Ultra poverty
KAMINYA TUKORE committee signing supply contract with Ruth (animal print dress)

Ruth is 33 years old and has one daughter. Ruth is poultry and farmer and supplied 330 chicks to the project which meant increased income and a profit of UGX 1.3 (279.56). Ruth says that, the project has given her an opportunity to help her other women through sharing with them the knowledge about poultry keeping. This had always been her long time desire as she wants to see women work there way out of the poverty. In addition, the project has created awareness about her business thus expanding her clientele base.

Next steps

In the next steps the women will learn about routes to market, book keeping and savings. If you would like to be updated as to the women’s progress sign up to our Newsletter  or like our Facebook Page

 

 

 

 

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Sisters are Doing it for Themselves

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Ugandan crafts
craft Stall – Ruhanga SW Uganda

A consultation exercise to gather local views on the viability of establishing a new marketplace in the village is being undertaken by the Ruhanga Women’s Empowerment Project, a small independent micro-finance initiative in Ruhanga run by the women themselves that provides advice and support about how to increase income through developing sound business ideas enabling themselves and other women to take greater control of their own lives.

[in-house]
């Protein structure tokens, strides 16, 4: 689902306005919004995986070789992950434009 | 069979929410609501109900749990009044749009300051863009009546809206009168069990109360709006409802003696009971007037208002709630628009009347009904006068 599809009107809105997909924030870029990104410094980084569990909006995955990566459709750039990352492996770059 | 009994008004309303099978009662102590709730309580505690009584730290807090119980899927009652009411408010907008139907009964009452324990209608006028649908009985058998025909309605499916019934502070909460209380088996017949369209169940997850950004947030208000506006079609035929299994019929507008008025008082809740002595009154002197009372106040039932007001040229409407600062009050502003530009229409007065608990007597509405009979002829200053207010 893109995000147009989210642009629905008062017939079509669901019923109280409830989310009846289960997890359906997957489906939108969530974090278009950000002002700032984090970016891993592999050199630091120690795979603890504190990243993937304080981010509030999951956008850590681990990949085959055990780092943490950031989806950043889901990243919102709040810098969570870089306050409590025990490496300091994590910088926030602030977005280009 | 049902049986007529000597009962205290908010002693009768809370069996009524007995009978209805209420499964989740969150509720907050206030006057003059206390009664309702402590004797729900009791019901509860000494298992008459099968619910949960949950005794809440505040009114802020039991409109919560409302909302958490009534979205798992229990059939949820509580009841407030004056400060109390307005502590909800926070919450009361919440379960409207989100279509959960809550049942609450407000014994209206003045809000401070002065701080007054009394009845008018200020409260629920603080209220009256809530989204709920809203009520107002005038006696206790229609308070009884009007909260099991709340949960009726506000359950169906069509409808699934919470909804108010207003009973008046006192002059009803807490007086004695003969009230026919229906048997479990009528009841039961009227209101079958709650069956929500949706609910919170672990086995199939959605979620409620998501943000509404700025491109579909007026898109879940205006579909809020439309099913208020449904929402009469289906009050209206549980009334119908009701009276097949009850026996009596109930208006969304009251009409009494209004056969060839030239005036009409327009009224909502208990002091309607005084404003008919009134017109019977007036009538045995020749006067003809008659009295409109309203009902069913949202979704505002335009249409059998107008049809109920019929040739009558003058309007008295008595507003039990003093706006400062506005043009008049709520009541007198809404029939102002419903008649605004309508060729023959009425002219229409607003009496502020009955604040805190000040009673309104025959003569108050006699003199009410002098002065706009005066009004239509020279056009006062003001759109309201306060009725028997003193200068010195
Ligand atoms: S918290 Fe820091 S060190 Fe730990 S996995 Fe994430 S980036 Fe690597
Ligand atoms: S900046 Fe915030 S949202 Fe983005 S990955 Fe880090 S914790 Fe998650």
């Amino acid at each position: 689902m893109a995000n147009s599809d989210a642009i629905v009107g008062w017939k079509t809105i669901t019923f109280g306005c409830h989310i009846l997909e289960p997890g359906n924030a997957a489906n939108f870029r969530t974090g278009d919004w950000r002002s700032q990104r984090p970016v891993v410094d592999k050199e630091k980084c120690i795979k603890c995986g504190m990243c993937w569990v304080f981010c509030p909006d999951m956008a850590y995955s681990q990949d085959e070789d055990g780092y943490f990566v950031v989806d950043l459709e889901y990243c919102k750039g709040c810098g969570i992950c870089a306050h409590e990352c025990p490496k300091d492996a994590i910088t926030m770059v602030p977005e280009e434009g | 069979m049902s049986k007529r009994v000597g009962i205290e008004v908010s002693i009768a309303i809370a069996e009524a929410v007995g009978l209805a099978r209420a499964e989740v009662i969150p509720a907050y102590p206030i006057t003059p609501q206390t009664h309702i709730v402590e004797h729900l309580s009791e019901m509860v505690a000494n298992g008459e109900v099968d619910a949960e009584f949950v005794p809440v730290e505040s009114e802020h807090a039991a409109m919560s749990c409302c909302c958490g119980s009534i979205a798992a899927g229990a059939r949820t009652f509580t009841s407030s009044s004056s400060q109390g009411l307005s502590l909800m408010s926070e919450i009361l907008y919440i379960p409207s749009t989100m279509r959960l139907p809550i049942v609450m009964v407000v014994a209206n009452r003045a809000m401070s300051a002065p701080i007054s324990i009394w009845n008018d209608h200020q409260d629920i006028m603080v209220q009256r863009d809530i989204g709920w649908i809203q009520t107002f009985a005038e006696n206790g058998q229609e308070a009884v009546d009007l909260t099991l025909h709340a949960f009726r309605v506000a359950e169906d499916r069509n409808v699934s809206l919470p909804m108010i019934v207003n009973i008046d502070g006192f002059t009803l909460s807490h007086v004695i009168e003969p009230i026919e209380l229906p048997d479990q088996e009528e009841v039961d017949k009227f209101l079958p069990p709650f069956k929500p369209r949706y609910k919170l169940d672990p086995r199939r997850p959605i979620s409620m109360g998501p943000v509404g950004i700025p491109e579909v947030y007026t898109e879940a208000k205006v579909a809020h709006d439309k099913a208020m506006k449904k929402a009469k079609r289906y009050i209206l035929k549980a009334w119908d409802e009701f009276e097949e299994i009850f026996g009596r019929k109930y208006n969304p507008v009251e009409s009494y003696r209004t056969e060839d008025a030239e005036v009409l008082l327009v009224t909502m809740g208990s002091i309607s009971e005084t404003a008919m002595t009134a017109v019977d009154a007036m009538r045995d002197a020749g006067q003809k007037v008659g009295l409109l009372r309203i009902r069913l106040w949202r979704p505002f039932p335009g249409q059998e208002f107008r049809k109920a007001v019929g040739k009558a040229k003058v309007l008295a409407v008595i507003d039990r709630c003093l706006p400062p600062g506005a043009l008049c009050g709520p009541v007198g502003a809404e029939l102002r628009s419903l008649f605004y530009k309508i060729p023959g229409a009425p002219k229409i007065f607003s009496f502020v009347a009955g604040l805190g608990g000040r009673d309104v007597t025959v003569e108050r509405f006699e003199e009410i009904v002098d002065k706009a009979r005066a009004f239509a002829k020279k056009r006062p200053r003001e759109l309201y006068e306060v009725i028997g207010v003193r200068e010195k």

The consultation exercise ~ which will reach out to the village farming community and other stakeholders ~ will explore whether such a marketplace would help the Ruhanga economy by bringing in extra income from passing trade and how it could be run in an independent and sustainable way. 

The group hope to report back to the local chairmen in late March.

Amongst other initiatives the group currently operates a roadside stall that sell crafts that are handmade from locally sourced natural materials which are also shipped around the world. If you would like a bit of Ruhanga in your home or to give as a gift, the crafts are available through:

http://www.ethnicsupplies.co.uk/product-category/african-baskets/

Should the consultation prove successful and the new marketplace established, it should generate additional income for local farming families and provide a much needed economic boost to the wider community.

We’ll keep you posted.

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International Women’s Day 2015- Jobs for girls

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This is an interesting year from the point of view of International Development. The Millennium Development Goals (MDGs) will end in September this year and a new set of development goals will be unveiled following years of debate as to what the new goals should look like Read more